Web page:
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Next, we focused exclusively on the six lake populations. We used a PERMANOVA (10000 permutations) to test whether gut microbiota composition varied among populations or between sexes, retaining R2 values as a measure of effect size for each model term. The six lake populations differed from one another using unweighted and weighted UniFrac distances (both P<0.001; Figure 2b). Among lakes, population explained 19.5% of unweighted UniFrac variation (weighted UniFrac, 15.3%). However, sex did not have a significant main effect (unweighted UniFrac R2=0.012, P=0.150; weighted R2=0.004, P=0.550) or interaction with population (unweighted UniFrac R2=0.051, P=0.142; weighted R2=0.066, P=0.095). We identified specific microbial taxa important in distinguishing among habitat types and among populations using QIIME’s supervised learning functionality (Knights et al., 2011) (Supplementary Figures S1 and S2; Supplementary Tables S5 and S6).

Colonization by environmental microbiota

We next quantified the contributions of water- and food-associated microbiota variation in the stickleback gut microbiota composition. Ingested water and food import recurrent microbial colonists of the stickleback gut. These colonizing microbes may (i) be transient and rapidly excreted, (ii) be moribund because they are unable to survive or reproduce in the vertebrate gut or (iii) become permanent residents of the stickleback gut. Note that, consistent with metacommunity theory, we use the term colonization to refer to newly arrived species without presupposing a long-term outcome (persistence or elimination).

Considering all stickleback samples together, a comparable number of gut microbe OTUs were shared with water (38.0%) and invertebrate (43.0%) microbial communities (Figure 3b). There was also overlap between water and invertebrate communities. Note that these counts of shared microbial OTUs are sensitive to sampling effort; more extensive sampling of water and invertebrate microbiota would presumably reveal additional microbes and might therefore increase these estimates of overlap with the fish gut microbiota.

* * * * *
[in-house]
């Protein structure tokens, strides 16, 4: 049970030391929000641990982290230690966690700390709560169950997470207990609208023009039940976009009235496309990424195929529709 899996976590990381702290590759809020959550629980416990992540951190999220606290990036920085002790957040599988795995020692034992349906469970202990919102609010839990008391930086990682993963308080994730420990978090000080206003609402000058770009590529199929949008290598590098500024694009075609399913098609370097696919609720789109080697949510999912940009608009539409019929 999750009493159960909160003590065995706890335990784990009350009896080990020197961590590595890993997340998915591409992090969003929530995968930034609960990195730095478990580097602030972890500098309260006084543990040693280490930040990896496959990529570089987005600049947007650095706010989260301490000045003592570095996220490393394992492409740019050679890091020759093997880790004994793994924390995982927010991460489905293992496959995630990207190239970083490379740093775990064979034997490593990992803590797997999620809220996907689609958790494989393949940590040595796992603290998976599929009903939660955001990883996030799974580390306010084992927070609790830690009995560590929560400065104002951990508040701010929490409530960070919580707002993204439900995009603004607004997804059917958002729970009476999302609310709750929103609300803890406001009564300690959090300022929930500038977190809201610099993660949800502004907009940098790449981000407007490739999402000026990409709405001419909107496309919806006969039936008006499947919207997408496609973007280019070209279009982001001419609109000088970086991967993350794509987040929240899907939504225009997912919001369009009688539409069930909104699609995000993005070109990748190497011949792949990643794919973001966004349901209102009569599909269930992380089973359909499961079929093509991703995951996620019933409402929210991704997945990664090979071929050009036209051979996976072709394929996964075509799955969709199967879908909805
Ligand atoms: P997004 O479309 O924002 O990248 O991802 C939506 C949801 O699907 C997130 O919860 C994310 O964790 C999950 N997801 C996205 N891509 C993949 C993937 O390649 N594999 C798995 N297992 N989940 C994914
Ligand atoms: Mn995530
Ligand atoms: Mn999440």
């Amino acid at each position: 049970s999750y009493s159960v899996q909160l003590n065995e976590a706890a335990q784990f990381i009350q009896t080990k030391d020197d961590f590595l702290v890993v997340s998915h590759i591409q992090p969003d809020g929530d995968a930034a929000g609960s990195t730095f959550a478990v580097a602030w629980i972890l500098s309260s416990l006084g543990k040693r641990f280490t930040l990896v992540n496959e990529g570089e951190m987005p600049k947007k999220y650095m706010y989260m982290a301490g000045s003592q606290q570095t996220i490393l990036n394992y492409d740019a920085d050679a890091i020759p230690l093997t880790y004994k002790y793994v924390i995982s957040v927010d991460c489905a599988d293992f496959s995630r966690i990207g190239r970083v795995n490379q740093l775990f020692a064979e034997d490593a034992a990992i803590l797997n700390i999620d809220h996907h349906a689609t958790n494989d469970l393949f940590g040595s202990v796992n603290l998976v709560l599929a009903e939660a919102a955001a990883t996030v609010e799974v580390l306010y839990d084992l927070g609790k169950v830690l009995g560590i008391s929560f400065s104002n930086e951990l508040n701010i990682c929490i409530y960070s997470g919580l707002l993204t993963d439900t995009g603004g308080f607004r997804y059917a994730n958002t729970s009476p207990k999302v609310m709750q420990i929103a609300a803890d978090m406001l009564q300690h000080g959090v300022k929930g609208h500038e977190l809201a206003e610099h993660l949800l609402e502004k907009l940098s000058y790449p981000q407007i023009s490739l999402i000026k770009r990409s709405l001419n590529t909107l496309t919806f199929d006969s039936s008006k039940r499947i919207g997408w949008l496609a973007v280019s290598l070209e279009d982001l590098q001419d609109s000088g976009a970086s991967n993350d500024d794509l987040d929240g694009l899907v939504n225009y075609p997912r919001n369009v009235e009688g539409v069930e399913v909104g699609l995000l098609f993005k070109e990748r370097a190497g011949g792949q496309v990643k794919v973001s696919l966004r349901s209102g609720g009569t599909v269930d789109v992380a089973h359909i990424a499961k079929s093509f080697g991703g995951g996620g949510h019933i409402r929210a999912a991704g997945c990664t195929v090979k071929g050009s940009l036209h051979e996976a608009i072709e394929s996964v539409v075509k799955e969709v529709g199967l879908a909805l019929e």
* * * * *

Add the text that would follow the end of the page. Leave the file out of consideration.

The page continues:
Figure 3.
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(a) Number of OTUs shared among stickleback from different habitats after rarefaction to 3000 sequences per individual. (b) Number of OTUs shared among stickleback, invertebrates and water microbiotas after rarefaction to 3000.

Full figure and legend (50K)

We then used Bayesian community-level source tracking (Knights et al., 2011) to estimate how much of the stickleback gut microbiota is from water, or invertebrate prey sources (after filtering OTUs found in fewer than 1% of all samples): on average 12.6% of the fish gut microbiota was from water sources, 73.3% from prey sources and 14.1% unknown (<0.05% of all samples came from presumed human gut, oral, or skin contamination). This analysis does not consider all source-sink scenarios (for example, fish-fish transmission or fish-to-water), nor does our study consider other potential environmental sources (for example, sediment, vegetation, allochthonous debris) or all possible prey. However, our data suggest that the gut microbiota is assembled partly via colonization by both water- and food-associated microbes, with food being the more substantial of the two sources. A caveat is that we cannot rule out the possibility that water microbes are important colonists but are disproportionately excluded by the host immune system or gut environment.

A follow-up question is whether the among-population gut microbiota differences we observe are due to differential exposure to environmental microbes. First, we focus on the overall resemblance between individual fish and the microbiota of the local water. Water microbial communities differed among sample sites (unweighted UniFrac PERMANOVA P<0.001, R2=0.739; weighted UniFrac P<0.001, R2=0.909). If fish gut microbiota are predominantly assembled via water-associated colonists, then we expect fish gut microbiota to most closely resemble the water microbiota from their own site, compared with other sites’ water microbiota. To test this prediction, we did a one-tailed t-test using pairwise UniFrac distances between individual stickleback and individual water samples. We did not find higher resemblance between stickleback gut microbiota and their local water versus foreign water microbiota (unweighted UniFrac t=0.497, P=0.685; weighted t=−0.596, P=0.281).

Using SourceTracker to estimate the contribution of native water versus foreign water to stickleback microbiota, we found no evidence that individual stickleback are colonized by local water microbes more strongly than by foreign water microbes (one-tailed t=0.610, P=0.278). Similarly, stickleback OTUs were not shared more often with water samples from their native water versus from foreign water (one-tailed t=0.593, P=0.283).